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Providence residents ask why change west end of 200 South?

February 20th, 2013 Posted in Opinion

By Paul Christiansen

PROVIDENCE—More than 25 citizens and community members turned out for a recent City Council meeting, referred to by several as “a heated exchange.” Public attention was set on the council’s discussion regarding removal of the cul-de-sac at the western end of 100 South, which would create a publicly accessible through road between 200 West and 400 West.

“What is unclear to me is why we’re having this discussion,” said Kent Dunkley, a resident who has lived on the street for 20 years. “What’s bringing it to the agenda after being put to bed for the third or fourth time since we’ve lived on the street?”

The closed street is something that has gone unresolved for years, Dunkley said. There have been many discussions between past city councils and the public in the past, most recently in 2006 when the council passed a resolution agreeing to build the 120-foot cul-de-sac in exchange for a 50-foot right of way to be used for insertion of new sewer and water lines. Street residents dedicated the property at no charge to the city under the condition they would be compensated if the dead-end road was opened up and a through street was created.

“There’s a long history of legal activity on that road,” said Mark Thompson, a resident who has lived at the end of the road for 20 years. “I have a whole file folder full of litigation that went on concerning that piece of property.”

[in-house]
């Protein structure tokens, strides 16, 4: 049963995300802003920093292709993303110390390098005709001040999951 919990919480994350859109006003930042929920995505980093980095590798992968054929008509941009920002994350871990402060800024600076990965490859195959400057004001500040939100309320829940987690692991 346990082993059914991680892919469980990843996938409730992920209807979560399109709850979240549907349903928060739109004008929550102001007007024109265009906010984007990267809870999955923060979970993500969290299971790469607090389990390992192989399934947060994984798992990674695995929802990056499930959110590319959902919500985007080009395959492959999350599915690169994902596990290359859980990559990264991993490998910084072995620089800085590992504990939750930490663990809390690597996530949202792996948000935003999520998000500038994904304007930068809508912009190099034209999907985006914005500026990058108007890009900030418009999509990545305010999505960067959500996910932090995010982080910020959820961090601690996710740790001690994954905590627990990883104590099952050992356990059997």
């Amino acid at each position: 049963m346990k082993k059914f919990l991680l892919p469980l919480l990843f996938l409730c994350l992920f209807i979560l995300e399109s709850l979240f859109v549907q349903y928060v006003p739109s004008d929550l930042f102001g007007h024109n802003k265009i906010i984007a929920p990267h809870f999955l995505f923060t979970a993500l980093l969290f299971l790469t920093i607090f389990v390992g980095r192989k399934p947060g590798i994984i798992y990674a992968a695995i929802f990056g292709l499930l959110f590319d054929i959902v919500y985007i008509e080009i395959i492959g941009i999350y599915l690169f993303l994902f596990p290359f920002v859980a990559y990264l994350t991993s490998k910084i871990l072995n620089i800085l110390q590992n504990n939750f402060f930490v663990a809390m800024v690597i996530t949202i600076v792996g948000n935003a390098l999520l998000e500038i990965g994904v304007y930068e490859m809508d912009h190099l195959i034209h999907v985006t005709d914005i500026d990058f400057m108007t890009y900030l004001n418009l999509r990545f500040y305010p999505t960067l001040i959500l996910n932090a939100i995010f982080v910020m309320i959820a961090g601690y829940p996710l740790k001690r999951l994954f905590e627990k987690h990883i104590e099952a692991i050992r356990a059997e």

Thompson was one of the citizens who met and negotiated with the council and Randy Simmons, former Providence mayor, in 2006. Thompson said residents never wanted a through street.

A quick-claim deed of the land dedicated by Thompson to the city includes a restriction that says Providence “may not use said land for road access to the east, adjoining 200 West.”

“One reason we went 50 foot is because that’s a little bit narrow to even push a street through for general public traffic,” Thompson said. “If the council’s willing to dig up an old bone, it’s going to take a big dog to get it taken care of.”

Dunkley and many of the citizens gathered at the meeting agree the city should uphold their end of the bargain with Thompson.

“Some of us believe that when people say ‘This is what we’re going to do,’ that should bind,” Dunkley said. “It should be a commitment and we should keep the commitments that we make.”

Each council member had a differing opinion on the 2006 resolution. Councilman Ralph Call said he believed the street should be open to the public.

“Should we stick to somebody else’s word?” Call said. “You’re not saying, ‘Somebody gives their word and sticks to it.’ You’re saying, ‘If somebody gives their word based on less-than sufficient research everybody that comes behind it should be bound by it.’ That’s foolishness. Everybody cannot be bound by the mistakes that somebody made in the past.”

Mayor Ronald Liechty felt differently than other members of the council.

“I don’t like the cul de sac there,” Liechty said. “But I feel the city made an agreement and the city ought to stand by it.”

The council postponed further discussion of the issue for their next meeting. Councilman John Russell said there was too much information the council wasn’t aware of and the members would need to research the matter further before any decisions could be made.

“For those of us who have come on the council after that decision was made in 2006, we have to make sure that we are fully aware of all the circumstances, all the decisions, all the promises that were made then,” Russell said.


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